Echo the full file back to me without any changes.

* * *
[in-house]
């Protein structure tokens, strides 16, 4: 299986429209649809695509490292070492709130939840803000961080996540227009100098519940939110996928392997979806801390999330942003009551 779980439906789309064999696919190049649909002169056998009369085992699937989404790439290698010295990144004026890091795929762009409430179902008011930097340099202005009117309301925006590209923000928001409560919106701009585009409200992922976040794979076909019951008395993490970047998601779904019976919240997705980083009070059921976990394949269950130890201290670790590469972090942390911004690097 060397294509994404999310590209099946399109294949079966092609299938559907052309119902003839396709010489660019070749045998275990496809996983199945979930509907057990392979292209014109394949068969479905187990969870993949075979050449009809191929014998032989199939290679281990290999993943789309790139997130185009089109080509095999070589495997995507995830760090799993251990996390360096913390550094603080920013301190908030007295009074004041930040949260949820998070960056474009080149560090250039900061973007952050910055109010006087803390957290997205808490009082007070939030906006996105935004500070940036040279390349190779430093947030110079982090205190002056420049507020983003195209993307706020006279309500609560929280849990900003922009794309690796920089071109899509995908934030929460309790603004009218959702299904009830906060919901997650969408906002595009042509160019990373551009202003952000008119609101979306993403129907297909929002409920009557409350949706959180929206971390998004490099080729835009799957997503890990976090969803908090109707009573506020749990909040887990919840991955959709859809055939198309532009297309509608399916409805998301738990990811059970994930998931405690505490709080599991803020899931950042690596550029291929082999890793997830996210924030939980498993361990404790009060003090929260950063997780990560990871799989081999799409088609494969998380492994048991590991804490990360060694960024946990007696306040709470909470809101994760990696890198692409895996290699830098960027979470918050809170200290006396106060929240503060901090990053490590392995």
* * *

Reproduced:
[in-house]
């Protein structure tokens, strides 16, 4: 299986429209649809695509490292070492709130939840803000961080996540227009100098519940939110996928392997979806801390999330942003009551 779980439906789309064999696919190049649909002169056998009369085992699937989404790439290698010295990144004026890091795929762009409430179902008011930097340099202005009117309301925006590209923000928001409560919106701009585009409200992922976040794979076909019951008395993490970047998601779904019976919240997705980083009070059921976990394949269950130890201290670790590469972090942390911004690097 060397294509994404999310590209099946399109294949079966092609299938559907052309119902003839396709010489660019070749045998275990496809996983199945979930509907057990392979292209014109394949068969479905187990969870993949075979050449009809191929014998032989199939290679281990290999993943789309790139997130185009089109080509095999070589495997995507995830760090799993251990996390360096913390550094603080920013301190908030007295009074004041930040949260949820998070960056474009080149560090250039900061973007952050910055109010006087803390957290997205808490009082007070939030906006996105935004500070940036040279390349190779430093947030110079982090205190002056420049507020983003195209993307706020006279309500609560929280849990900003922009794309690796920089071109899509995908934030929460309790603004009218959702299904009830906060919901997650969408906002595009042509160019990373551009202003952000008119609101979306993403129907297909929002409920009557409350949706959180929206971390998004490099080729835009799957997503890990976090969803908090109707009573506020749990909040887990919840991955959709859809055939198309532009297309509608399916409805998301738990990811059970994930998931405690505490709080599991803020899931950042690596550029291929082999890793997830996210924030939980498993361990404790009060003090929260950063997780990560990871799989081999799409088609494969998380492994048991590991804490990360060694960024946990007696306040709470909470809101994760990696890198692409895996290699830098960027979470918050809170200290006396106060929240503060901090990053490590392995």